A sad example of where the house has been compromised through too many units is at Northwick Park in Gloucestershire, a grade-I listed house of 1686, with later work by Lord Burlington in 1728-30 for Sir John Rushout.  An architecturally interesting house with a Classical east front topped with a decorated pediment, which contrasts with Burlington’s work on the east front, which was later, oddly, given shaped gables sometime between 1788-1804.   Empty from 1976 with significant thefts of chimneys and doorcases and general deterioration, it was then bought including just 19-acres in 1986 by a local developer for £2m.  With repairs estimated at the time to come to at least £1.5m, the local authority permitted some enabling development totalling 68 new units – with just six in the main house itself.  However, the new properties had to be sited within the footprint of existing estate buildings leading to an overcrowded development with the house becoming almost an architectural ornament, lost in the rest of the residential development.

Many of the most successful and sensitive conversions have been undertaken by Kit Martin, a gifted architect who has saved some wonderful houses and been instrumental, with assiduous promotion by Marcus Binney of SAVE Britain’s Heritage, in demonstrating that it is possible to convert a house without compromising it.  His particular skill was in dividing the houses vertically, rather than horizontally, which gave each residence (as they always are in KM’s developments – never apartments) a range of rooms and usually included one of the fine rooms.  Starting with Dingley Hall, a beautiful but terribly derelict house at risk of complete loss, he has worked on a number of significant houses including The Hazells in Bedfordshire, Burley-on-the-Hill in Leicestershire, and Ecton Hall in Northamptonshire.  His finest work, however, has been at Gunton Park in Norfolk, grade-II* listed house of 1742 designed by Matthew Brettingham with later work c1785 by Samuel and William Wyatt.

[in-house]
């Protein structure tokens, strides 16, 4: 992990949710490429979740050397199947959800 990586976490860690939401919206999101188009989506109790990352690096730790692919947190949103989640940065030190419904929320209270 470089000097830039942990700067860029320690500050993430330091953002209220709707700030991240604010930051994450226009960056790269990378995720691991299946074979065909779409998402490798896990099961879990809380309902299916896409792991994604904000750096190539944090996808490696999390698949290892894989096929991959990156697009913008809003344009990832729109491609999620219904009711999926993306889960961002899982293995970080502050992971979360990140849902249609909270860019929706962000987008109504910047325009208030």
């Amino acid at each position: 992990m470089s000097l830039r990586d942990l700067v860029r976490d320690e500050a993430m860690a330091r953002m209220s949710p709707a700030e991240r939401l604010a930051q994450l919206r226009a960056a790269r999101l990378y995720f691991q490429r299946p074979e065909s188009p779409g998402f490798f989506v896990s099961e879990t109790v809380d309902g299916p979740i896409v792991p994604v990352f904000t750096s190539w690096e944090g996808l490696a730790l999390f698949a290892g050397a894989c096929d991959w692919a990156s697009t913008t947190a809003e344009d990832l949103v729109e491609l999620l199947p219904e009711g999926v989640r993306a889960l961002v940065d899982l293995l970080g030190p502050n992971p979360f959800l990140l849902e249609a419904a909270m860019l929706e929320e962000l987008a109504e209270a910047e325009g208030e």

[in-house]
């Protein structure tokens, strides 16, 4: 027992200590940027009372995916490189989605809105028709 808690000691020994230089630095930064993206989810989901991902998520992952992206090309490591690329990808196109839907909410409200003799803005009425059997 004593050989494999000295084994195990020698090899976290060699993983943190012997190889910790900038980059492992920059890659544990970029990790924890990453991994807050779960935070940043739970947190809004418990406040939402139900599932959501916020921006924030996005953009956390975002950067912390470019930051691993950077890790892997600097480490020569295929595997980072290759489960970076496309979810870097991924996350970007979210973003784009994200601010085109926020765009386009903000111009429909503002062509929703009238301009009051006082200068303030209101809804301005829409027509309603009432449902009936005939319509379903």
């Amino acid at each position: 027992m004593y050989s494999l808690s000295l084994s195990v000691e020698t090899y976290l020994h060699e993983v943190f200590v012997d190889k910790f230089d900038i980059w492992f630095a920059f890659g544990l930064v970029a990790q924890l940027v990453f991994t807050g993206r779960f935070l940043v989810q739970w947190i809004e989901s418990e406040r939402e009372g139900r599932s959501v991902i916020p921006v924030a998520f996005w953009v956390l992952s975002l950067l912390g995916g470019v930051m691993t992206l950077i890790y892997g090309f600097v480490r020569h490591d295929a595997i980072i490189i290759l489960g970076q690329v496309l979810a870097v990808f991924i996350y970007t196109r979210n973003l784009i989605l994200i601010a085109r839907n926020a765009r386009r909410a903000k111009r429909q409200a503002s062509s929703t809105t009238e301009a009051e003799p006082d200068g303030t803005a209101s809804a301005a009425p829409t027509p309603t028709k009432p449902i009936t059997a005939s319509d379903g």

Formerly seat of Lord Suffield it had suffered a serious fire in 1872 leaving a large section of the main house as a burnt out shell.   Fortunately for Mr Martin, extensive Georgian estate buildings had been constructed in anticipation of future work to enlarge the house which never happened, leaving him with a perfect opportunity to create a new community.  He then proceeded to vertically divide the main house into four large 5,000 sq ft houses, with other smaller houses created in the wings and outbuildings.  Having restored the house, he then sought to recreate the 1,500-acre parkland by William Gilpin and Humphrey Repton and has succeeded in re-acquiring over 1,000-acres and has been replanting over 6,000 trees – each one in the place originally marked out on Repton’s plan.

It’s not known in total how many country houses have been converted to multiple residences but it is probably at least between 40-50.  Many of these would otherwise likely have been demolished so conversion is preferable but only where it respects the existing architectural heritage and setting.  However, where successful, these fascinating properties allow the opportunity for those of lesser means to experience living in the grandeur of a stately home with the cost and responsibility of owning a whole one.


Examples of apartments currently for sale in country houses: